And if you conclude the benefits to your happiness and effectiveness don’t recoup the investment, we’ll refund your money up to a year after you attend the workshop.

(from their workshops page)

Comment author: Kaj_Sotala 20 May 2016 02:42:47PM 6 points [-]

I made a new blog on Tumblr. It has photos of smiling people! With more to come!

Why? Previously I happened to need pictures of smiles for a personal project. After going through an archive of photos for a while, I realized that looking at all the happy people made me feel happy and good. So I thought that I might make a habit out of looking at photos of smiling people, and sharing them.

Follow for a regular extra dose of happiness!

Comment author: lukeprog 22 April 2016 02:43:10PM 2 points [-]
Comment author: Kaj_Sotala 23 April 2016 05:13:17AM 1 point [-]

Neat, thanks!

[link] Simplifying the environment: a new convergent instrumental goal

4 Kaj_Sotala 22 April 2016 06:48AM

http://kajsotala.fi/2016/04/simplifying-the-environment-a-new-convergent-instrumental-goal/

Convergent instrumental goals (also basic AI drives) are goals that are useful for pursuing almost any other goal, and are thus likely to be pursued by any agent that is intelligent enough to understand why they’re useful. They are interesting because they may allow us to roughly predict the behavior of even AI systems that are much more intelligent than we are.

Instrumental goals are also a strong argument for why sufficiently advanced AI systems that were indifferent towards human values could be dangerous towards humans, even if they weren’t actively malicious: because the AI having instrumental goals such as self-preservation or resource acquisition could come to conflict with human well-being. “The AI does not hate you, nor does it love you, but you are made out of atoms which it can use for something else.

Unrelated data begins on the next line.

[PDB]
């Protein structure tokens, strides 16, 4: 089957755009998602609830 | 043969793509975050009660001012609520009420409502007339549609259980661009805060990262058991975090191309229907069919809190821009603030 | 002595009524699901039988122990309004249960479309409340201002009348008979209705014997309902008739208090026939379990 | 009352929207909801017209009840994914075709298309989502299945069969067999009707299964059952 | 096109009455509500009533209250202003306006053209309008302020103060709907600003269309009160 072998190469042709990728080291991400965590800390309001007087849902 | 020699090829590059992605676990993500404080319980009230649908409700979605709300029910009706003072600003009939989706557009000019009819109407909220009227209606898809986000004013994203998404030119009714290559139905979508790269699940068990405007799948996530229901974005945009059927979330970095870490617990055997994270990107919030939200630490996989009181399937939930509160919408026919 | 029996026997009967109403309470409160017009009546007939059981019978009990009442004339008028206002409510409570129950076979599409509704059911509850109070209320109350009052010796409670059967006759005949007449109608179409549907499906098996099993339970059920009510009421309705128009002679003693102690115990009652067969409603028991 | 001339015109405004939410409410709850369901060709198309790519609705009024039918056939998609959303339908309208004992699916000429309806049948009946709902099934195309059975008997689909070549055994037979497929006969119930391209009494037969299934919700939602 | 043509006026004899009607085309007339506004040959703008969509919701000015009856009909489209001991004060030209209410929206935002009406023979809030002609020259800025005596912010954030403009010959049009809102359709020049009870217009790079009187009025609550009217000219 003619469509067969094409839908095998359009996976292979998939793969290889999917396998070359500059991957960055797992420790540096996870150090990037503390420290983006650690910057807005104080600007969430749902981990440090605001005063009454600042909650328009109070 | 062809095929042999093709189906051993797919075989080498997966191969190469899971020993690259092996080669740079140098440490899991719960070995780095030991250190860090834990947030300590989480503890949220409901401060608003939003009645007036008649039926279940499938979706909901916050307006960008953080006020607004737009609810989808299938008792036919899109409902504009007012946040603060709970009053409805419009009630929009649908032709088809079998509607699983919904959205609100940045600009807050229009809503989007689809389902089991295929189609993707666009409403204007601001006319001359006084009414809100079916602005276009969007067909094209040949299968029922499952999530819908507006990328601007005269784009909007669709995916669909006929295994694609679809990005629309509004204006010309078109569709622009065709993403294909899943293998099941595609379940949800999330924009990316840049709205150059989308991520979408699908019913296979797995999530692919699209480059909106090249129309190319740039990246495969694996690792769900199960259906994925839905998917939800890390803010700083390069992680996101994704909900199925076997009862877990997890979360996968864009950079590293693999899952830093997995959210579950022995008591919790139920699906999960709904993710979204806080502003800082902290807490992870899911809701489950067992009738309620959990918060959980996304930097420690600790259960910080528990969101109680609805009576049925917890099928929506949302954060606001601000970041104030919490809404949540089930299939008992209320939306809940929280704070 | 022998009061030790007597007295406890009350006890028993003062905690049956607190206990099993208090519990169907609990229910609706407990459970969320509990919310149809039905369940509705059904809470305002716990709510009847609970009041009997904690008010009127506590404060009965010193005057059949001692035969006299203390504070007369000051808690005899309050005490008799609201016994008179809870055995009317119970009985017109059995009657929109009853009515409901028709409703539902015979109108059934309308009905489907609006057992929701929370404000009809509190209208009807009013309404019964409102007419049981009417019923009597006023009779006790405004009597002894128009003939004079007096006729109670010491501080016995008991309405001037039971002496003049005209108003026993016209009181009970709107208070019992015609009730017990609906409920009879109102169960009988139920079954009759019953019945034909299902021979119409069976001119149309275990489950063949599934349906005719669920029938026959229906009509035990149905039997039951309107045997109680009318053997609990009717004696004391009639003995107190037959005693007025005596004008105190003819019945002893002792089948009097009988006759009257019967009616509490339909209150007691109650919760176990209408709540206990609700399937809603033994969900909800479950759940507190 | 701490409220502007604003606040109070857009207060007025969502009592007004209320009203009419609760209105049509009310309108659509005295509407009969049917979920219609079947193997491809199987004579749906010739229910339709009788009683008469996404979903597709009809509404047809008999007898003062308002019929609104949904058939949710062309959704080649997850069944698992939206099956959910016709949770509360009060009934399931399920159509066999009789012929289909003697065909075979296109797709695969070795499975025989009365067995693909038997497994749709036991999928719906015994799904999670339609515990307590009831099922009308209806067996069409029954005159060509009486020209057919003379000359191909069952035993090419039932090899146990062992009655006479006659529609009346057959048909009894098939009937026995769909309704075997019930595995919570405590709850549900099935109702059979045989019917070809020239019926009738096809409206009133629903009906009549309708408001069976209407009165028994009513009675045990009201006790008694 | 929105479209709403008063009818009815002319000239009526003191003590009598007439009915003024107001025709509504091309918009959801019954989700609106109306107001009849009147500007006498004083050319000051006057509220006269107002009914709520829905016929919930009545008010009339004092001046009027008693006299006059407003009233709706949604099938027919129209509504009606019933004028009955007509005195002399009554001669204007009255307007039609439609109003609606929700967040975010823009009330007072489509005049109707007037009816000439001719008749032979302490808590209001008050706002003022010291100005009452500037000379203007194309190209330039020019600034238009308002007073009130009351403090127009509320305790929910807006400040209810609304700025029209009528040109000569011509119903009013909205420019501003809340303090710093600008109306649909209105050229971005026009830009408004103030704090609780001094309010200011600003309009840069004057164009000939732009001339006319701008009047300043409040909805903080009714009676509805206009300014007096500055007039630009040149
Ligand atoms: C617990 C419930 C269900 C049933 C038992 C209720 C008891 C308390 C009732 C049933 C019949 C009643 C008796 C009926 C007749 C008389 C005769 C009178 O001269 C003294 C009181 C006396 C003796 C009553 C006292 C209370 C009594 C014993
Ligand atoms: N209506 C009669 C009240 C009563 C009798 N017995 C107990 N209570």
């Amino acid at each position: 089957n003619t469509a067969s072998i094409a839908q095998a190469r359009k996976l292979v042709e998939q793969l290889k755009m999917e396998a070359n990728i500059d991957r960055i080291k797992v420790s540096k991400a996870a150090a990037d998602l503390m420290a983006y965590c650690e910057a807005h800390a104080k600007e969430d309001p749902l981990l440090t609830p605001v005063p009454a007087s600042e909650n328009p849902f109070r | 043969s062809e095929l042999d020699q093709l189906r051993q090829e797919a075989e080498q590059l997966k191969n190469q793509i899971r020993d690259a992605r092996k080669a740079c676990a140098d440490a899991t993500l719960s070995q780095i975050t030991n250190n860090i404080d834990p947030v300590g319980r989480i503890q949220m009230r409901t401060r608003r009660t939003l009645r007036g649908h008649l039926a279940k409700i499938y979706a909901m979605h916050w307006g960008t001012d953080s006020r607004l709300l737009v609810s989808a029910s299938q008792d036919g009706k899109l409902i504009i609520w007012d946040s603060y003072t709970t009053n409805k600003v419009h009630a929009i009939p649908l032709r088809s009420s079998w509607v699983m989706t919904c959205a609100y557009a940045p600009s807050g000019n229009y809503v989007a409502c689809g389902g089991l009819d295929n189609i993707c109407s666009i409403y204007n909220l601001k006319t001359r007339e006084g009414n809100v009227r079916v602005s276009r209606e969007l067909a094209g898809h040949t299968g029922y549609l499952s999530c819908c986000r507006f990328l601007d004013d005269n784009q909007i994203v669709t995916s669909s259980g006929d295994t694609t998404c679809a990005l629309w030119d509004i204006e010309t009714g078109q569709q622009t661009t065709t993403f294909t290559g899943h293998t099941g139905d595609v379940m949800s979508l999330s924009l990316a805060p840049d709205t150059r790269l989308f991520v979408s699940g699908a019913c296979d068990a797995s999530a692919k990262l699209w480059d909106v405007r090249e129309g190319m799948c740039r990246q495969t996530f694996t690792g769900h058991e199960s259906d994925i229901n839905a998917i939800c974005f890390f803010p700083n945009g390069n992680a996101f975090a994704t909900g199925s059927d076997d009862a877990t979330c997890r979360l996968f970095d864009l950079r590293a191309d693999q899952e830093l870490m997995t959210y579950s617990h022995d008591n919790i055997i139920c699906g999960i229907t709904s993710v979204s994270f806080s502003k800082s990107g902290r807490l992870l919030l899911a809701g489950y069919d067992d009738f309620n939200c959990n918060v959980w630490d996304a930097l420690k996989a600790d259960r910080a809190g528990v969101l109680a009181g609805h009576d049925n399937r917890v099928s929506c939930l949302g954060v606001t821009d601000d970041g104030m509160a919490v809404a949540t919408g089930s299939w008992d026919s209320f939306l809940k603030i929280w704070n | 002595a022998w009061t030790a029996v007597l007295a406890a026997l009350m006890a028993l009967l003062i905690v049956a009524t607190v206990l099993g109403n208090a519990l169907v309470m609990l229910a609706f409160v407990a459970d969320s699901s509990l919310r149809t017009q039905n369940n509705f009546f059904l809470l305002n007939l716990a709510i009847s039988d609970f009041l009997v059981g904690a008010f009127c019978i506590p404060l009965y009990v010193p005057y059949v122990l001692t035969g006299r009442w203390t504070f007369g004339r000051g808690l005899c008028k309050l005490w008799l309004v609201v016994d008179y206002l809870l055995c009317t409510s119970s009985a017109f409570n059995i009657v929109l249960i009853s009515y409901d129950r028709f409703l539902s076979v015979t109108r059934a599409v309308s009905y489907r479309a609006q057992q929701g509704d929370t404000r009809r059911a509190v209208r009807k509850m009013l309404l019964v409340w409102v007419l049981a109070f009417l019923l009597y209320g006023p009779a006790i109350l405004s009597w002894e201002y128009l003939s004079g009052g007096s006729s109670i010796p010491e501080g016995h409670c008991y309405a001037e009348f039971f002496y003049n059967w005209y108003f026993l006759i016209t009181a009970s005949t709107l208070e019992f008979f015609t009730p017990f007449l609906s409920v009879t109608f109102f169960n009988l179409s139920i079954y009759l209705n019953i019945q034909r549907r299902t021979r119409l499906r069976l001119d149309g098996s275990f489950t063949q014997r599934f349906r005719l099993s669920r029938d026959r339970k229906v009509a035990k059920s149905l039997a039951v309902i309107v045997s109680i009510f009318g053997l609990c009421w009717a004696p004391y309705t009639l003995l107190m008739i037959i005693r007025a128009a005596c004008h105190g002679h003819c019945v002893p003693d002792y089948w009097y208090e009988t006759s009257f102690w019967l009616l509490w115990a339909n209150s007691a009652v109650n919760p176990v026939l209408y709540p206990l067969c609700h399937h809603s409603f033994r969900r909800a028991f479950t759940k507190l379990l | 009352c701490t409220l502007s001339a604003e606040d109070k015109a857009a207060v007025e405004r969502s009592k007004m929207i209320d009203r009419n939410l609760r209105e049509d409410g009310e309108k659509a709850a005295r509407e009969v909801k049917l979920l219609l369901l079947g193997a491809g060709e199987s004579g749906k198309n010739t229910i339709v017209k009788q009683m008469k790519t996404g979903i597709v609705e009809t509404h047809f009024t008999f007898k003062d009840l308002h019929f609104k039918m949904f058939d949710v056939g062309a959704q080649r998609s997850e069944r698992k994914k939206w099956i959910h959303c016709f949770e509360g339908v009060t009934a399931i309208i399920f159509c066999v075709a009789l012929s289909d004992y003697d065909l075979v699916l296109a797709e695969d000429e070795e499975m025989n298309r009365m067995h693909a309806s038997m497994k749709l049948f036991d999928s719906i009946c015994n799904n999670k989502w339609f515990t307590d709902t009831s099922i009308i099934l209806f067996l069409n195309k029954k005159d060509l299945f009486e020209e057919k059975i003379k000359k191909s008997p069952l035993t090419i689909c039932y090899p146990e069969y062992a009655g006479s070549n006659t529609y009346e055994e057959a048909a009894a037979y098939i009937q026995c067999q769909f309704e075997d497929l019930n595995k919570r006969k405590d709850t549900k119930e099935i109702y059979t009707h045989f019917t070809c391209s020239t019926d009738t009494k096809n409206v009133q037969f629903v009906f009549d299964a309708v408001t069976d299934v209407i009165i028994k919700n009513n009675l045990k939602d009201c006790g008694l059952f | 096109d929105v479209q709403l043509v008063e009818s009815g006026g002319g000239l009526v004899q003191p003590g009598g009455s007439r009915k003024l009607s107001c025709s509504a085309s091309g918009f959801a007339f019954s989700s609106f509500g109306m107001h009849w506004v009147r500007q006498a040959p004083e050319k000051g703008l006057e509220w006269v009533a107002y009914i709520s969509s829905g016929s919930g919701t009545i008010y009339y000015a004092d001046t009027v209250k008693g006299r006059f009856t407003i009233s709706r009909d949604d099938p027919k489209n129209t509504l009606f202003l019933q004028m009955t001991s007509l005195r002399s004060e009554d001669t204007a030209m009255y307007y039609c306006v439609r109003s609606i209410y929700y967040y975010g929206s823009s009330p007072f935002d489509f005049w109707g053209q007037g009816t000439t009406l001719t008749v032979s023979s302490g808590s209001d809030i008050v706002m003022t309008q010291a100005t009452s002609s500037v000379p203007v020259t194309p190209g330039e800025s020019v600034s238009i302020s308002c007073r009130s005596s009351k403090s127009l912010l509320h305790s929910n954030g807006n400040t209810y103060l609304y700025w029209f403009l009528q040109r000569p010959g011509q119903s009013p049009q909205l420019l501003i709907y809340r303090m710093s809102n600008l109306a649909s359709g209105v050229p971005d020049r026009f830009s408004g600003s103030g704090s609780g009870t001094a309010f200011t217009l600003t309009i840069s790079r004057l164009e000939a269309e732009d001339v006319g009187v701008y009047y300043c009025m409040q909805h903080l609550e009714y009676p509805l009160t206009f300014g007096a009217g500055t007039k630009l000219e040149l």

I’ve thought of a candidate for a new convergent instrumental drive: simplifying the environment to make it more predictable in a way that aligns with your goals.

Comment author: TheAncientGeek 11 April 2016 03:47:28PM 0 points [-]

When you say autonomous AIs, do you mean AIs that are autonomous and superinteligent?

AIs that are initially autonomous and non-superintelligent, then gradually develop towards superintelligence

If you believe in the conjunction of claims that people are motivated to create autonomous, not just agentive, AIs, and that pretty well any AI can evolve into dangerous superintelligence, then the situation is dire, because you cannot guarantee to get in first with an AI policeman as a solution to AI threat.

The situation is better, but only slightly better with legal restraint as a solution to AI threat, because you can lower the probability of disaster by banning autonomous AI...but you can only lower it, not eliminate it, because no ban is 100% effective.

And how serious are you about the threat level? Compare with micro biological research. It could be the case that someone will accidentally create an organism that spells doom for the human race, it cannot be ruled out, but no one is panicing now because there is no specific reason to rule it in, no specific pathway to it. It is a remote possibility, not a serious one.

Someone who sincerely believed that rapid self improvement towards autonomous AI could happen at any time, because there are no specific precondition or precursors for it, is someone who effectively believes it could happen now. But someone who genuinely believes an AI apocalypse could happen now is someone who would e revealing their belief in their behaviour by heading for the hills, or smashing every computer they see.

(With the important caveat that it's unclear whether an AI needed to be generally superintelligent in order to pose a major risk for society.

Narrow superintelligences may well be less dangerous than general superintelligences, and if you are able to restrict the generality of an AI, that could be a path to incremental safety.

But if the path to some kind of spontaneous superintelligence in an autonomous AI is also a path to spontaneous generality, that is hopeless. -- if the one can happen for no particular reason, so can the other. But is the situation really bad, or are these scenarios remote possibilities, like genetically engineered super plagues?

Do you think they could he deployed by basement hackers, or only by large organisations?

Hard to say. The way AI has developed so far, it looks like the capability might be restricted to large organizations with lots of hardware resources at first, but time will likely drive down the hardware requirements.